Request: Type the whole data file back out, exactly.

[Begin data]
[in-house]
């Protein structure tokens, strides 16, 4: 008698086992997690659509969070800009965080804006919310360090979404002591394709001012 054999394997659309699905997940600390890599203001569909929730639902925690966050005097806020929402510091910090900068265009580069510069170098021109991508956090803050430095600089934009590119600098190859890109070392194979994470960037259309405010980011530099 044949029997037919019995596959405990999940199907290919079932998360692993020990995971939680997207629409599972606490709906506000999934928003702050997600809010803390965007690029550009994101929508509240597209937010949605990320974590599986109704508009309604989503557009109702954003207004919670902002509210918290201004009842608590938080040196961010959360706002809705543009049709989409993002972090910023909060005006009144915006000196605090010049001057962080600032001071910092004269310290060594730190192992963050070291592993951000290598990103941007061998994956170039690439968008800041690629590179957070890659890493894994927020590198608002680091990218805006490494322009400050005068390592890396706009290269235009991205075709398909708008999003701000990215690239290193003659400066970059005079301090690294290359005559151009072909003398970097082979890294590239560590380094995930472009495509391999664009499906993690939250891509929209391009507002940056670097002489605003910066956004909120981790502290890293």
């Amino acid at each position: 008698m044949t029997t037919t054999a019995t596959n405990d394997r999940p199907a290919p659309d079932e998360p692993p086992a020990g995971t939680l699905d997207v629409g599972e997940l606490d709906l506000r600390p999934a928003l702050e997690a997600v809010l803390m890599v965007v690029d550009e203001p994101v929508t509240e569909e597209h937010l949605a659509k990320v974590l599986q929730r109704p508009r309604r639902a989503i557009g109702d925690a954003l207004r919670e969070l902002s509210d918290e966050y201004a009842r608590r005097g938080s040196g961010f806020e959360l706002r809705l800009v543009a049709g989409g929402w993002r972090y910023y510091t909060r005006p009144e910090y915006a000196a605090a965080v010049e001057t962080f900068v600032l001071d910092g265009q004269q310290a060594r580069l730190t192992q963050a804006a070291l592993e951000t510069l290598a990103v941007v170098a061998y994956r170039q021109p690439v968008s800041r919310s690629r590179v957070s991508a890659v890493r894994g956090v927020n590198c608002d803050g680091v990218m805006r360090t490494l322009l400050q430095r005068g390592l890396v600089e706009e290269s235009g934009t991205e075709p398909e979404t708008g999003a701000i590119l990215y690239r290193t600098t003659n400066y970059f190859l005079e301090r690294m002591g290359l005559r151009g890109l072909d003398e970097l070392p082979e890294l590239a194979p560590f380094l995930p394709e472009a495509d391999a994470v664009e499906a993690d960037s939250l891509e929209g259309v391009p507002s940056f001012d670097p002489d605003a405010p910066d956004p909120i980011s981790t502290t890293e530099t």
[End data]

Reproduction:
[in-house]
């Protein structure tokens, strides 16, 4: 008698086992997690659509969070800009965080804006919310360090979404002591394709001012 054999394997659309699905997940600390890599203001569909929730639902925690966050005097806020929402510091910090900068265009580069510069170098021109991508956090803050430095600089934009590119600098190859890109070392194979994470960037259309405010980011530099 044949029997037919019995596959405990999940199907290919079932998360692993020990995971939680997207629409599972606490709906506000999934928003702050997600809010803390965007690029550009994101929508509240597209937010949605990320974590599986109704508009309604989503557009109702954003207004919670902002509210918290201004009842608590938080040196961010959360706002809705543009049709989409993002972090910023909060005006009144915006000196605090010049001057962080600032001071910092004269310290060594730190192992963050070291592993951000290598990103941007061998994956170039690439968008800041690629590179957070890659890493894994927020590198608002680091990218805006490494322009400050005068390592890396706009290269235009991205075709398909708008999003701000990215690239290193003659400066970059005079301090690294290359005559151009072909003398970097082979890294590239560590380094995930472009495509391999664009499906993690939250891509929209391009507002940056670097002489605003910066956004909120981790502290890293």
């Amino acid at each position: 008698m044949t029997t037919t054999a019995t596959n405990d394997r999940p199907a290919p659309d079932e998360p692993p086992a020990g995971t939680l699905d997207v629409g599972e997940l606490d709906l506000r600390p999934a928003l702050e997690a997600v809010l803390m890599v965007v690029d550009e203001p994101v929508t509240e569909e597209h937010l949605a659509k990320v974590l599986q929730r109704p508009r309604r639902a989503i557009g109702d925690a954003l207004r919670e969070l902002s509210d918290e966050y201004a009842r608590r005097g938080s040196g961010f806020e959360l706002r809705l800009v543009a049709g989409g929402w993002r972090y910023y510091t909060r005006p009144e910090y915006a000196a605090a965080v010049e001057t962080f900068v600032l001071d910092g265009q004269q310290a060594r580069l730190t192992q963050a804006a070291l592993e951000t510069l290598a990103v941007v170098a061998y994956r170039q021109p690439v968008s800041r919310s690629r590179v957070s991508a890659v890493r894994g956090v927020n590198c608002d803050g680091v990218m805006r360090t490494l322009l400050q430095r005068g390592l890396v600089e706009e290269s235009g934009t991205e075709p398909e979404t708008g999003a701000i590119l990215y690239r290193t600098t003659n400066y970059f190859l005079e301090r690294m002591g290359l005559r151009g890109l072909d003398e970097l070392p082979e890294l590239a194979p560590f380094l995930p394709e472009a495509d391999a994470v664009e499906a993690d960037s939250l891509e929209g259309v391009p507002s940056f001012d670097p002489d605003a405010p910066d956004p909120i980011s981790t502290t890293e530099t």